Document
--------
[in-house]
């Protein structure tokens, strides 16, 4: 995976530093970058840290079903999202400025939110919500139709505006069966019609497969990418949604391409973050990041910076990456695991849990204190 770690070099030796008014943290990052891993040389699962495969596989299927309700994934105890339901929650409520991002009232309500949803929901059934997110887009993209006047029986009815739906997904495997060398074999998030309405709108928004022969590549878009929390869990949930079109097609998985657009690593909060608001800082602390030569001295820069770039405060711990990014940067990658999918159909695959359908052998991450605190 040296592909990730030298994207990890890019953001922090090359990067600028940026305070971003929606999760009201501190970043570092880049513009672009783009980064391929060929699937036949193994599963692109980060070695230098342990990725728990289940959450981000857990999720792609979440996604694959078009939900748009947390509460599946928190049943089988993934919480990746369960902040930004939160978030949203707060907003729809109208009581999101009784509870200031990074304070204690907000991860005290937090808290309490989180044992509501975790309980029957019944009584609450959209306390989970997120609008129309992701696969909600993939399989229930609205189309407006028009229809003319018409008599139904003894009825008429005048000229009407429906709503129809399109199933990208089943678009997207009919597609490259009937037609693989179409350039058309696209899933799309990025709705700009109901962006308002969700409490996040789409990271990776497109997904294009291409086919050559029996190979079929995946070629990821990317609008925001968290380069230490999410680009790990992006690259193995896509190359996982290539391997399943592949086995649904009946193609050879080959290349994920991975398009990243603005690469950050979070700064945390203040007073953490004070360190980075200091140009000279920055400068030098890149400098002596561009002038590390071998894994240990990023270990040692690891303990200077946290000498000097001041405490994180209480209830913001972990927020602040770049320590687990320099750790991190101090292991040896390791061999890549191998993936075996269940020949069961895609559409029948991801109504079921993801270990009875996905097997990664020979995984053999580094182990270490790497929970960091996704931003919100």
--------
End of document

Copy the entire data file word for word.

[in-house]
């Protein structure tokens, strides 16, 4: 995976530093970058840290079903999202400025939110919500139709505006069966019609497969990418949604391409973050990041910076990456695991849990204190 770690070099030796008014943290990052891993040389699962495969596989299927309700994934105890339901929650409520991002009232309500949803929901059934997110887009993209006047029986009815739906997904495997060398074999998030309405709108928004022969590549878009929390869990949930079109097609998985657009690593909060608001800082602390030569001295820069770039405060711990990014940067990658999918159909695959359908052998991450605190 040296592909990730030298994207990890890019953001922090090359990067600028940026305070971003929606999760009201501190970043570092880049513009672009783009980064391929060929699937036949193994599963692109980060070695230098342990990725728990289940959450981000857990999720792609979440996604694959078009939900748009947390509460599946928190049943089988993934919480990746369960902040930004939160978030949203707060907003729809109208009581999101009784509870200031990074304070204690907000991860005290937090808290309490989180044992509501975790309980029957019944009584609450959209306390989970997120609008129309992701696969909600993939399989229930609205189309407006028009229809003319018409008599139904003894009825008429005048000229009407429906709503129809399109199933990208089943678009997207009919597609490259009937037609693989179409350039058309696209899933799309990025709705700009109901962006308002969700409490996040789409990271990776497109997904294009291409086919050559029996190979079929995946070629990821990317609008925001968290380069230490999410680009790990992006690259193995896509190359996982290539391997399943592949086995649904009946193609050879080959290349994920991975398009990243603005690469950050979070700064945390203040007073953490004070360190980075200091140009000279920055400068030098890149400098002596561009002038590390071998894994240990990023270990040692690891303990200077946290000498000097001041405490994180209480209830913001972990927020602040770049320590687990320099750790991190101090292991040896390791061999890549191998993936075996269940020949069961895609559409029948991801109504079921993801270990009875996905097997990664020979995984053999580094182990270490790497929970960091996704931003919100």